Imagine you just flew on an airplane and you had 300 passengers on an airplane. There were some challenges but, based on who you are as a person, you may think this is a challenge. Another person may have a different challenge. Imagine being able to be in touch each and every time with everyone who flew on that plane in a matter of minutes. You can look at their social media feeds and see what people are saying about your airline, as an example, on social. You have the ability to automatically survey them and to be able to see what they're thinking, what they're feeling, what they thought about that experience.

It's just unprecedented now levels of access to data, which is what I think is one of the fundamental differences that we have like many of the other evolutions as it relates to access to data that we've been through. I think access to data at the customer experience level is growing exponentially. Putting the technology in place to be able to capture that and then derive the insights from it so that you can now take that and use it to fuel your operation, that's what I think are some of the fundamental differences that we're seeing today.

Michael Krigsman: The foundation then is being able to capture various types of data at the time that the operations of the business are being delivered.

Alicia Tillman: Correct. Oftentimes, customer satisfaction surveys or net promoter surveys are not necessarily tied to a particular experience. It's, once a quarter I'm going to send you out now--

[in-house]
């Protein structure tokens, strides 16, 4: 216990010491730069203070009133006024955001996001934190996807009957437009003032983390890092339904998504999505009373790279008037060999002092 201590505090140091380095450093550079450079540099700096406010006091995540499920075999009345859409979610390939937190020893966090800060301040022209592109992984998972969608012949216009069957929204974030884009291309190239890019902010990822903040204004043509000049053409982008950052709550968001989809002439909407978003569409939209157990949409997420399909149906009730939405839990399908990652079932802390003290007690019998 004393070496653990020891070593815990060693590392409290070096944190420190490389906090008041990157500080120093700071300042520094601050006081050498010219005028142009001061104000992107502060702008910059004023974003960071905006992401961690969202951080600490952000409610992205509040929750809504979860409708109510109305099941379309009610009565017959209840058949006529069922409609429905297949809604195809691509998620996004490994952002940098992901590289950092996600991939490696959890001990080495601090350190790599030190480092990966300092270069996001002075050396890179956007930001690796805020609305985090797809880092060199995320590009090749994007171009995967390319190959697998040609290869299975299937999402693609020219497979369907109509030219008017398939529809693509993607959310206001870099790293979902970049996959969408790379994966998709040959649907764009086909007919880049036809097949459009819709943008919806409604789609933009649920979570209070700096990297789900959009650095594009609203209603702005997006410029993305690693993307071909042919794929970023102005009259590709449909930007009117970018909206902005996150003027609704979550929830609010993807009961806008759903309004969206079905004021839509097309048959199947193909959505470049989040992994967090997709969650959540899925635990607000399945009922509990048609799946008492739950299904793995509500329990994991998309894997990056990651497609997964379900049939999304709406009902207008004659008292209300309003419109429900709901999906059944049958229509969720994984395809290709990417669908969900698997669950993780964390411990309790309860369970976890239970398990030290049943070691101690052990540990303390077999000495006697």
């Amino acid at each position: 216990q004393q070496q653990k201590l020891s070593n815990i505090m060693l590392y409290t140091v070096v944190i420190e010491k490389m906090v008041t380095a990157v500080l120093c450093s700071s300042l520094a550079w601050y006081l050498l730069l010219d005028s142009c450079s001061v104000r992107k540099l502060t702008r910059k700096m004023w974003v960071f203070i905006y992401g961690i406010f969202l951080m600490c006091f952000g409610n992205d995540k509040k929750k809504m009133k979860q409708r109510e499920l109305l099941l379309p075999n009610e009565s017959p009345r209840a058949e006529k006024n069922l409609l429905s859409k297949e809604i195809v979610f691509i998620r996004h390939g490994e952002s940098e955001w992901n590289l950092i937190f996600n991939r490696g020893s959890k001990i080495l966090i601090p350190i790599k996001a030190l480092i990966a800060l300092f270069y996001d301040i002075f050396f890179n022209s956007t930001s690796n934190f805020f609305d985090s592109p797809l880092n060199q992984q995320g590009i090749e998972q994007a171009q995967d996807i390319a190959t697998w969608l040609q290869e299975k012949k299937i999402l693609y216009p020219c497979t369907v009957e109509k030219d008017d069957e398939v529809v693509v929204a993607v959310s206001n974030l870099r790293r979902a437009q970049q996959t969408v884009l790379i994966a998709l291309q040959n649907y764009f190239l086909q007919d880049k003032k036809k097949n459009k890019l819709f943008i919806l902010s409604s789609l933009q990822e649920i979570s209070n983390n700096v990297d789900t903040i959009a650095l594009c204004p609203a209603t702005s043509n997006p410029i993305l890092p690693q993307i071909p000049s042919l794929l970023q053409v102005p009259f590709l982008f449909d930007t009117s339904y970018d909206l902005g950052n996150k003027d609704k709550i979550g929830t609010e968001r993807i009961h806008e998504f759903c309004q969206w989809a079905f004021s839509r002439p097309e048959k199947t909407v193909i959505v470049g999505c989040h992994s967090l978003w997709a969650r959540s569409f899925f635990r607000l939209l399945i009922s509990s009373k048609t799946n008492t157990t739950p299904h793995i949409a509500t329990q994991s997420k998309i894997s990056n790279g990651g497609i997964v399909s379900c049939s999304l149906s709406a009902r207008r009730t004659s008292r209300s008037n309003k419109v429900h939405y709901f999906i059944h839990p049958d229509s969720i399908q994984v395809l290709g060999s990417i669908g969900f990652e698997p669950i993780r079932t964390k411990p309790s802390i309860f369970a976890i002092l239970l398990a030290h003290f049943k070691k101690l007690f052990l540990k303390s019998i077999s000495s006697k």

Michael Krigsman: It's a broad brushstroke, yeah.

Alicia Tillman: -- your three-month survey about how you thought about your service. Well, a lot of times people take these surveys. If you're anything like me, I sit there and I'm like, "Hmm. When was the last time I experienced this brand? I can't really recall the things that I liked or disliked about it."

In some cases, the end result may have been I'm actually not a customer of that brand anymore. It's so far removed now from when that experience happened that it challenges these now what are becoming antiquated methods of measuring satisfaction and loyalty, I should say, of your customers.

It's more evolved. It's more agile. It's more aligned to an experience itself so that you can truly do something meaningful to now shape the operations of your business as a result of it.

What is experience management with SAP Qualtrics?

Alicia Tillman: There's a tremendous experience gap that exists between what companies believe that they're delivering in the form of customer service and what the consumers actually believe that they're receiving on the other end. It's actually created a $40 billion addressable market. If we think about the money that it takes to build a grand and to deliver an experience with a customer and the amount of money that you're losing when you turn customers as a result of a poor customer experience, the addressable market size is incredible.